According to research by security bods at Norton, in its Norton Online Family Report, kids on the web end up angry, upset and afraid, much like everyone else. Two thirds of kids have had a negative experience, but under half of parents asked had a clue.
The survey reports that over half of the 2,800 kids felt personally responsible for any negative experiences that happen online, for example reading the comments beneath any given YouTube video. Seven in ten said they'd turn to their parents if something dodgy happened online, but almost half reckon they're more careful online than their parents.
Twenty percent of the kids surveyed said their parents have "no idea" what they're doing online.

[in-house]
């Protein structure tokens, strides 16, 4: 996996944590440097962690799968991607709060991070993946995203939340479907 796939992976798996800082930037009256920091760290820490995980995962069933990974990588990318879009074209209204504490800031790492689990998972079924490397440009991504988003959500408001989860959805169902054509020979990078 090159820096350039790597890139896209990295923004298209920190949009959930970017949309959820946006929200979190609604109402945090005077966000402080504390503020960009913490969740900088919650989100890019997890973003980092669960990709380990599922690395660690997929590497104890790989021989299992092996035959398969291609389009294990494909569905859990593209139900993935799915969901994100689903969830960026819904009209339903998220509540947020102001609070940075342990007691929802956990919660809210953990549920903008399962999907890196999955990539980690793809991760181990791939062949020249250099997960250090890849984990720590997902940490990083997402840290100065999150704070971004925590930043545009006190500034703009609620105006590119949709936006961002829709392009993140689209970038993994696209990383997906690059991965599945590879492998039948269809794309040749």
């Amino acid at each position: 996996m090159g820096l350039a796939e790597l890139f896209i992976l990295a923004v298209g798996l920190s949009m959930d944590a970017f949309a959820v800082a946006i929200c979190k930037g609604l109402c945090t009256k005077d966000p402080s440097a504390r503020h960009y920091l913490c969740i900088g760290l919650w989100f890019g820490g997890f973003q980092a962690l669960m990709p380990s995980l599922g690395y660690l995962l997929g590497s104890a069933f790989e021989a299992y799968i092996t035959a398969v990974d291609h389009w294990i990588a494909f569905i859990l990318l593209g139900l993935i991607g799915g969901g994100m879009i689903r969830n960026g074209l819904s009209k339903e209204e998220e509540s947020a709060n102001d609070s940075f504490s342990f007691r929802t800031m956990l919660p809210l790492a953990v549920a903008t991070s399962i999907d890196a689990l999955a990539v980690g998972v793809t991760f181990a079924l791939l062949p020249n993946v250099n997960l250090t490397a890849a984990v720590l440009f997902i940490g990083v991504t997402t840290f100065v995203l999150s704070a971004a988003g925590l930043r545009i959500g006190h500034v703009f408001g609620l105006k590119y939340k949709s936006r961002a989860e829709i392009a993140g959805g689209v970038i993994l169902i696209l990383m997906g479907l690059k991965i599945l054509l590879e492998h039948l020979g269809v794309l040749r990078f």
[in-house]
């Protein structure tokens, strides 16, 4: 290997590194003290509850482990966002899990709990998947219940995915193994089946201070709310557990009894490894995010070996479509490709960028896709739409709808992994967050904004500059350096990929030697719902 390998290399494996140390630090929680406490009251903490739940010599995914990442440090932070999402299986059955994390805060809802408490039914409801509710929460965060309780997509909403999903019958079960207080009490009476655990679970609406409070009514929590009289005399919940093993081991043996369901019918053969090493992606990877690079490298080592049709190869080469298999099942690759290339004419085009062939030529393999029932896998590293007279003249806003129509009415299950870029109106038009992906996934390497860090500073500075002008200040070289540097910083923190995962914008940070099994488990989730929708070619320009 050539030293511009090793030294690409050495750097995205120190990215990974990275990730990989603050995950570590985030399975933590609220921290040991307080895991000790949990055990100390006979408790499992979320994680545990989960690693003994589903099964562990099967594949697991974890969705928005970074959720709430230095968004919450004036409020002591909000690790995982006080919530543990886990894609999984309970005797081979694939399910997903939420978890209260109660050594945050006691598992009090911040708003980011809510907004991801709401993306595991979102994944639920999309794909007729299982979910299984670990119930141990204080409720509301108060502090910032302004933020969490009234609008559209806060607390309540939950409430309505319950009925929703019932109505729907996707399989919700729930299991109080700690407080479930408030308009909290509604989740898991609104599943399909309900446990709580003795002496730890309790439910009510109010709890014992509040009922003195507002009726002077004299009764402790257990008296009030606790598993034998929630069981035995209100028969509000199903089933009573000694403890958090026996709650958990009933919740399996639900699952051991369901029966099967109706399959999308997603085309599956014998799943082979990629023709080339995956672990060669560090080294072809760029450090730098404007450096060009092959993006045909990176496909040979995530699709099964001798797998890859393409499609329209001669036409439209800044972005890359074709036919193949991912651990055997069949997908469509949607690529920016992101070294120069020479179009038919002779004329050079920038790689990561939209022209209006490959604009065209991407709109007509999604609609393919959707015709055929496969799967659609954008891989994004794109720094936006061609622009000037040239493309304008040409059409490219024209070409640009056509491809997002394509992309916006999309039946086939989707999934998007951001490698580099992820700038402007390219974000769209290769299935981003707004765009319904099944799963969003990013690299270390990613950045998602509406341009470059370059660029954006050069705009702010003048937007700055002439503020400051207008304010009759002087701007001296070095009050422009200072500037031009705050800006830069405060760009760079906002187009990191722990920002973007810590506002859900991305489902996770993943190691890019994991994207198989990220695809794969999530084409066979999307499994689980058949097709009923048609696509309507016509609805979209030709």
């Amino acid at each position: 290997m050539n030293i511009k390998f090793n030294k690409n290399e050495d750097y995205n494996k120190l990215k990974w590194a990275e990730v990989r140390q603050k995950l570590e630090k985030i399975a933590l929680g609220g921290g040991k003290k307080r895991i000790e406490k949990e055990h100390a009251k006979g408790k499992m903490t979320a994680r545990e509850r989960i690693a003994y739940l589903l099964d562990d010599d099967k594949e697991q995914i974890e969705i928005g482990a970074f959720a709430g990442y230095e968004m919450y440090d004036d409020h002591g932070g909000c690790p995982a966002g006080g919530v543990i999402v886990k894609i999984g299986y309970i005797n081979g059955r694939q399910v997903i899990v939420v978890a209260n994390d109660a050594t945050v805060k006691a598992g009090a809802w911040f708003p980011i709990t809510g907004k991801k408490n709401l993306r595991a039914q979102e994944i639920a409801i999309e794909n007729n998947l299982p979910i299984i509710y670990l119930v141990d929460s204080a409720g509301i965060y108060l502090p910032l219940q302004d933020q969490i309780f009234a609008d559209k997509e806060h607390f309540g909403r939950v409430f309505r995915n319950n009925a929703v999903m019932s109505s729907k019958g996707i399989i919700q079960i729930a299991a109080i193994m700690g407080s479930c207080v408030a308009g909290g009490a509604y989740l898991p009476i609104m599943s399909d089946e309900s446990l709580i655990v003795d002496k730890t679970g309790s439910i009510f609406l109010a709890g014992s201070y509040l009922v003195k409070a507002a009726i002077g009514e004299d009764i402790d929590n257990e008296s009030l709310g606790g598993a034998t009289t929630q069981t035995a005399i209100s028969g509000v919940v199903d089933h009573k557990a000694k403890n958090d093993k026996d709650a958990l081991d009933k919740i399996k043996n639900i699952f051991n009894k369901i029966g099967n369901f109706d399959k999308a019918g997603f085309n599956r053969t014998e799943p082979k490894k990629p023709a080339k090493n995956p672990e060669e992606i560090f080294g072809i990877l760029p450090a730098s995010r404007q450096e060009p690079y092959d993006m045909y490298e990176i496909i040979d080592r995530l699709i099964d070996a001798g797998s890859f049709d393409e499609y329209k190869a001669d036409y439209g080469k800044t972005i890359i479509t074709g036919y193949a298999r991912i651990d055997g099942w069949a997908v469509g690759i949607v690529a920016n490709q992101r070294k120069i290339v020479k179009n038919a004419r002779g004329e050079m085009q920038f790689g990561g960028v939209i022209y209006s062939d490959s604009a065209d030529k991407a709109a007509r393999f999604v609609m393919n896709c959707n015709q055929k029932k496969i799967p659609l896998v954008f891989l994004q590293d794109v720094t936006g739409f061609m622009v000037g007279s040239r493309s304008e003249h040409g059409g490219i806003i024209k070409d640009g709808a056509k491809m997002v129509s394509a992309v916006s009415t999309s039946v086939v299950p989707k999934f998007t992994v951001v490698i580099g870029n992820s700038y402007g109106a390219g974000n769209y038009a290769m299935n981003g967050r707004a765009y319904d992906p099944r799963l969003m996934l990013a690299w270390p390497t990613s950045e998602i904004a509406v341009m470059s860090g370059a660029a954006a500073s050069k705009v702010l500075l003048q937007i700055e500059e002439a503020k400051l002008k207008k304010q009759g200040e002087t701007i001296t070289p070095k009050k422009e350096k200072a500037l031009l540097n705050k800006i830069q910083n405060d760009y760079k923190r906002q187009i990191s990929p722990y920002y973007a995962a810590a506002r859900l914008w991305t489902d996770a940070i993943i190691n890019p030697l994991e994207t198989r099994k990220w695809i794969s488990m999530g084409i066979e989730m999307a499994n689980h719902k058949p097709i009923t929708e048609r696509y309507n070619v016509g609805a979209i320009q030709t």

Of kids asked globally, Brazilian children spend the most time online at about 18 hours a week. The average, across the world, is 1.6 hours per day, or 11.4 hours per weak - which is a ten percent increase on Norton's 2009 figures. The kids aren't up to anything nefarious or dodgy, but then they would say that: apparently 83 percent of young'ns spend most of their time online playing games.
In line with Paedomania, of listed negative experiences the most common was a stranger trying to add them as a friend on a social networking site, in at 41 percent. While potentially harmless, the statistic is solid enough for the Daily Mail to run a front page splash tomorrow. Next in, and remember the figures are from anti-virus company Norton, is that the kids accidentally downloaded a virus at 33 percent. Then it's seeing violent or nude images at 25 percent, and lastly a stranger trying to meet up with a kid in real life, at 10 percent.
The full report is available here (PDF).